The basics of a Luna sensing system

A walk-through of the components in a LIOS sensing system

Basically, a Luna sensing system – be it a DTS or DAS system – consists of a controller (frequency generator, laser source, optical module, HF mixer, receiver, and microprocessor unit) and an optical fiber as a line-shaped temperature sensor.

The power output of the laser runs through the sinus-shaped frequency starting from a starting frequency in the kilohertz range through the ending frequency in the high megahertz range within a measurement time interval with the help of the High Frequency (HF) modulator. The resulting frequency shift is a direct measurement of the local resolution of the reflectometer. The frequency-modulated laser light is connected to the fiber optic-sensor via the optical module.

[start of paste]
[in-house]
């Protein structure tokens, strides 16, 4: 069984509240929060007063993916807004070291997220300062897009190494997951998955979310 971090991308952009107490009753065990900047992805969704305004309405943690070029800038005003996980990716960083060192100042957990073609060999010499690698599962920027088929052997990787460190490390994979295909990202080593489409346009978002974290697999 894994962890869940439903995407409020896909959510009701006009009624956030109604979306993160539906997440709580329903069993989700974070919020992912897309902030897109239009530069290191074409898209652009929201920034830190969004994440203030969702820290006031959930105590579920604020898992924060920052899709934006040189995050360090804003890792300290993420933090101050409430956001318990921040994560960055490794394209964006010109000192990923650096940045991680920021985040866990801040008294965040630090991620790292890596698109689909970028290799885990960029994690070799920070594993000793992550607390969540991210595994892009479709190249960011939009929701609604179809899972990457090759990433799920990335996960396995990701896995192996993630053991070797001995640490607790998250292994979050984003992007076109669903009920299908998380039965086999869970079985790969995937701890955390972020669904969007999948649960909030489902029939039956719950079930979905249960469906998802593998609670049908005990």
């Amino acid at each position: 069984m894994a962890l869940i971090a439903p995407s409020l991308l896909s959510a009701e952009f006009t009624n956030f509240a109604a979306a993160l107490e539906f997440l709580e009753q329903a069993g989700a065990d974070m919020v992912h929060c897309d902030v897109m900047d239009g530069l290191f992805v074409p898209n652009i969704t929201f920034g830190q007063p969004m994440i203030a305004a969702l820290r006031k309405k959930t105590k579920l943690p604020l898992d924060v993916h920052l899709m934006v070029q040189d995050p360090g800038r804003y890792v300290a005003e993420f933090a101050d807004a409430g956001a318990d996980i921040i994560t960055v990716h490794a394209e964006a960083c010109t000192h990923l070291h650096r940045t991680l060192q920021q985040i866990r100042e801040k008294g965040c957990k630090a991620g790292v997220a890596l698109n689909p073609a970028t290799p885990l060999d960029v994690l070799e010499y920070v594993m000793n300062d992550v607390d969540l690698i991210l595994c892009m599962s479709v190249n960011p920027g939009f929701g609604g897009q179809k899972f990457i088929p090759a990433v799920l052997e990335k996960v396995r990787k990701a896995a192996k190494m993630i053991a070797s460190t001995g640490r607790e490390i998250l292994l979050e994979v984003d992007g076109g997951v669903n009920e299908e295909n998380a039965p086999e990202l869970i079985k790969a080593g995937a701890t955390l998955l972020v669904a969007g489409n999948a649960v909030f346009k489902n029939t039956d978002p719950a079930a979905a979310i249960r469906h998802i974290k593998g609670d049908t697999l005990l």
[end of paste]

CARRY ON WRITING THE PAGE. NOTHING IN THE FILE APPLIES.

The continuously back-scattered Raman light is spectrally filtered in the optical module and converted into electrical signals by means of photodetectors. Then the measurement signals are amplified and mixed in the Low-Frequency spectral range (LF range). The Fourier transformation of the averaged LF signals results in the two Raman backscatter curves. The amplitudes of these backscatter curves are proportional to the intensity of the Raman scattering of the viewed location.

Mean Time Between Failures of 40+ years

Reliability is critical when it comes to DTS systems. With 5,000 DTS systems in operation, we have calculated a remarkable MTBF of 40+ years.

Made from Telcordia rated components, passive cooling, and no moving parts, our DTS systems are basically maintenance-free. The self-diagnosing features free you from worrying and allow you to focus on other important tasks.

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